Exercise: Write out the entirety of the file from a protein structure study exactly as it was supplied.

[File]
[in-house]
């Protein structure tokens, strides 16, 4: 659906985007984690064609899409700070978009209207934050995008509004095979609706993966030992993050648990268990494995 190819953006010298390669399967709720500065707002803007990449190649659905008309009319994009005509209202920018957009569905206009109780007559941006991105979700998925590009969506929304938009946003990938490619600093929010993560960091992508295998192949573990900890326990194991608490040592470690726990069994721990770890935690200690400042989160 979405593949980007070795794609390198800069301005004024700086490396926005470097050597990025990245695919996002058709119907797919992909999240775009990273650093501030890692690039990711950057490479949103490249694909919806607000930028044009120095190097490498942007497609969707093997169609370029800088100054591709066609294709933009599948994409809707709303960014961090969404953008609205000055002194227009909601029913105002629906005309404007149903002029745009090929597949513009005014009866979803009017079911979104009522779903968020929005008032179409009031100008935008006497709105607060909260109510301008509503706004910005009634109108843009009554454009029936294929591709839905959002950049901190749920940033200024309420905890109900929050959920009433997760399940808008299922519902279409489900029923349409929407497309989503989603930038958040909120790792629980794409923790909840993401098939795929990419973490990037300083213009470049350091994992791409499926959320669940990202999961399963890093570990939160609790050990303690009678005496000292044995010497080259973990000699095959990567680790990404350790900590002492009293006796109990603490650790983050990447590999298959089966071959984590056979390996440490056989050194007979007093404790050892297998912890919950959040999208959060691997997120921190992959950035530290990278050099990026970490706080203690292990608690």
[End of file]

[in-house]
């Protein structure tokens, strides 16, 4: 659906985007984690064609899409700070978009209207934050995008509004095979609706993966030992993050648990268990494995 190819953006010298390669399967709720500065707002803007990449190649659905008309009319994009005509209202920018957009569905206009109780007559941006991105979700998925590009969506929304938009946003990938490619600093929010993560960091992508295998192949573990900890326990194991608490040592470690726990069994721990770890935690200690400042989160 979405593949980007070795794609390198800069301005004024700086490396926005470097050597990025990245695919996002058709119907797919992909999240775009990273650093501030890692690039990711950057490479949103490249694909919806607000930028044009120095190097490498942007497609969707093997169609370029800088100054591709066609294709933009599948994409809707709303960014961090969404953008609205000055002194227009909601029913105002629906005309404007149903002029745009090929597949513009005014009866979803009017079911979104009522779903968020929005008032179409009031100008935008006497709105607060909260109510301008509503706004910005009634109108843009009554454009029936294929591709839905959002950049901190749920940033200024309420905890109900929050959920009433997760399940808008299922519902279409489900029923349409929407497309989503989603930038958040909120790792629980794409923790909840993401098939795929990419973490990037300083213009470049350091994992791409499926959320669940990202999961399963890093570990939160609790050990303690009678005496000292044995010497080259973990000699095959990567680790990404350790900590002492009293006796109990603490650790983050990447590999298959089966071959984590056979390996440490056989050194007979007093404790050892297998912890919950959040999208959060691997997120921190992959950035530290990278050099990026970490706080203690292990608690």